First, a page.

C.J. Brooks, a Tucson water geek and author of the “Watering the Desert Blog”, talks about the linkage between land use planning and water in Nevada. Washoe County has done the sort of thing advocates around here have been talking about ever since I started thinking seriously about water issues (and likely for a lot longer than that). Brooks quotes an article from Water Strategist discussing the initiative:
The measure requires the amendment of the Truckee Meadows Regional Plan (“TMRP”) to require future land use and water requirements in the county are in balance.
The practical impact is to have regional planners plan for 200,000 more people in the county for a total of 600,000 persons based on current water use and available water.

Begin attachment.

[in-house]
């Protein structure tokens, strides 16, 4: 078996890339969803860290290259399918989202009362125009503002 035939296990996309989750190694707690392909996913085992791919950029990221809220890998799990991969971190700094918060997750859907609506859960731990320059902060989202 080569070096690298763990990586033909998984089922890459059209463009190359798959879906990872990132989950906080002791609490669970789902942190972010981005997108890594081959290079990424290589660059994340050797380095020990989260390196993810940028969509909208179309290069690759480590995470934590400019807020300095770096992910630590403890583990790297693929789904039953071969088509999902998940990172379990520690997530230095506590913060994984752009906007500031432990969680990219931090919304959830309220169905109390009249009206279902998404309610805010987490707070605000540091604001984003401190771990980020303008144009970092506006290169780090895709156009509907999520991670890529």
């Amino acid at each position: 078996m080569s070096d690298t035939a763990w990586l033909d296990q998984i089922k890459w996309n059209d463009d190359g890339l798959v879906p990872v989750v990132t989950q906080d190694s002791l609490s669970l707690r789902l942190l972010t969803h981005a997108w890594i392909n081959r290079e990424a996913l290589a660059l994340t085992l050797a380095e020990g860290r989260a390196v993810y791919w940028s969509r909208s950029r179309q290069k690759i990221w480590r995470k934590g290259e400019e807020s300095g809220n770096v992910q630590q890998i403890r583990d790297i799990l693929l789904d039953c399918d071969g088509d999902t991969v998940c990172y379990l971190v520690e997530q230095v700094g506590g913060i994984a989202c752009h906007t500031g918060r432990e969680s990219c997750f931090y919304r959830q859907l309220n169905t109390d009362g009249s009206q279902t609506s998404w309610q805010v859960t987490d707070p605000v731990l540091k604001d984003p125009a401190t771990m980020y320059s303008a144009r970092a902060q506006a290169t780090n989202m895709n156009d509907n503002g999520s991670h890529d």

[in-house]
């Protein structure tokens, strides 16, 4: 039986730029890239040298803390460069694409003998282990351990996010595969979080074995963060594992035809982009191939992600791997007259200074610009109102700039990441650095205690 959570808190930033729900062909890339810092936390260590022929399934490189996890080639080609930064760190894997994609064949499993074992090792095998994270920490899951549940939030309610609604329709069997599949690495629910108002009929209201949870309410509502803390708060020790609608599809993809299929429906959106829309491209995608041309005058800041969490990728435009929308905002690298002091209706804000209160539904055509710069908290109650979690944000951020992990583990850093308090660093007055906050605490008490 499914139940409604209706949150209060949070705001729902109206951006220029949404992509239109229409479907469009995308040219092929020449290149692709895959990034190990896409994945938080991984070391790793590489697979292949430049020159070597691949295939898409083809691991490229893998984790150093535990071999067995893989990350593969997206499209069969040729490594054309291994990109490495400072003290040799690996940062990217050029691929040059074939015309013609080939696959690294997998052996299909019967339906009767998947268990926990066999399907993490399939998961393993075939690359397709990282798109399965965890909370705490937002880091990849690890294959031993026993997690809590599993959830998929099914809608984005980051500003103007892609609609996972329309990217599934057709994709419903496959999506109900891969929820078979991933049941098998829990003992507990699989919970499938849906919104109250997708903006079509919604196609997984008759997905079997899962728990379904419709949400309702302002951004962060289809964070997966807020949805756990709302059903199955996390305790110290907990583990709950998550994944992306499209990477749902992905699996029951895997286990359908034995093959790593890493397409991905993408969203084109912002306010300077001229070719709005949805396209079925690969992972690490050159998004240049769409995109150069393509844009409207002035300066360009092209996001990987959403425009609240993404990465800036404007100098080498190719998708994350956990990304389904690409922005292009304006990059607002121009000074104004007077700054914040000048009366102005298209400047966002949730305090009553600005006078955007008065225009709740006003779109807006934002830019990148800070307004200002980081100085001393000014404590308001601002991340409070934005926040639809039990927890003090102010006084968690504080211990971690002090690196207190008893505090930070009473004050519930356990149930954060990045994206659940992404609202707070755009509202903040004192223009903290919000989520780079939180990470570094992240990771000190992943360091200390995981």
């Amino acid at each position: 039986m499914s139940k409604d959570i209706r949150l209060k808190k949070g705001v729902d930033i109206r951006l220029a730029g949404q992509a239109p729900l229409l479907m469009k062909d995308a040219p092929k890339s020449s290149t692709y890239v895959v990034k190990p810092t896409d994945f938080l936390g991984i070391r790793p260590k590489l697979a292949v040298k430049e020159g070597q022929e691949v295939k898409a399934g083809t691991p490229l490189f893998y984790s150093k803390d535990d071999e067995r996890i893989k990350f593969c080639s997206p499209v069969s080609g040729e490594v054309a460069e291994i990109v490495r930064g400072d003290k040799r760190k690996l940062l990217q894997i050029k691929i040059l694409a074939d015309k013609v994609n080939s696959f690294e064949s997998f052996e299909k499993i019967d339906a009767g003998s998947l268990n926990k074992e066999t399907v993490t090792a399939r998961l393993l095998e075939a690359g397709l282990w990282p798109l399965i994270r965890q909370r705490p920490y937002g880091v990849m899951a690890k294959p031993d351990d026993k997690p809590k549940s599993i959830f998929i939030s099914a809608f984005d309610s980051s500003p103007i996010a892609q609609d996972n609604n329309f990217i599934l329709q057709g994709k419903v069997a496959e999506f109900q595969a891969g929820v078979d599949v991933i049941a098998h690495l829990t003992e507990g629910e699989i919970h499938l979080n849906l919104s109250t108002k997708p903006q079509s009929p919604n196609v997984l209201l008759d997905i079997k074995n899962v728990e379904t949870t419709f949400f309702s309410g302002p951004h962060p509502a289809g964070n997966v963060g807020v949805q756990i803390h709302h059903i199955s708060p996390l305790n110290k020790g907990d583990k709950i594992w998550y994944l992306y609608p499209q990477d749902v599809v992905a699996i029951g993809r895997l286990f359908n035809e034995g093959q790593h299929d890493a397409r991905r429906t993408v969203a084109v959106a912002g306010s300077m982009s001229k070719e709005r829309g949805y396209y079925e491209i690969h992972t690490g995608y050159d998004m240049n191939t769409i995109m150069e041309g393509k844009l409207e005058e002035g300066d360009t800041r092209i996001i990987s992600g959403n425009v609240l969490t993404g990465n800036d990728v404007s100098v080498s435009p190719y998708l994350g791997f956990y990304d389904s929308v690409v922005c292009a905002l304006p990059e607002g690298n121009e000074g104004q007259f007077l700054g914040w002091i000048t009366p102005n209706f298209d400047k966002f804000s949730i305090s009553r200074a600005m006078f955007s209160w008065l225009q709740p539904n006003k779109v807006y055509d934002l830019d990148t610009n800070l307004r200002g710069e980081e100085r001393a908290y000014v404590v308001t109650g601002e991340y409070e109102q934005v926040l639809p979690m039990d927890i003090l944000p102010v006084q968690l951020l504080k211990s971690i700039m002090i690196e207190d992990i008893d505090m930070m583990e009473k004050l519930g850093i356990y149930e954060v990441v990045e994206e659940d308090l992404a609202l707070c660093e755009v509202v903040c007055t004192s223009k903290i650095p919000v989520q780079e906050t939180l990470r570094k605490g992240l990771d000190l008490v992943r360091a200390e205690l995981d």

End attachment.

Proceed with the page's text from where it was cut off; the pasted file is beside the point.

Brooks has concerns about the “what happens next” part, suggesting that this may do a better job of creating work for lawyers than it will in aiding water and land use planning efforts:
The Washoe County initiative makes no reference to supply augmentation, merely referring to “identified and sustainable water resources” available in the county. That could be interpreted to place a pretty firm cap on future growth under one possible interpretation. Look for lots of litigation to spring from this measure in the future.
Bottom line (to borrow Zetland’s trick): It is a good idea to link land use planning to water availability, but you’ve got to do it right.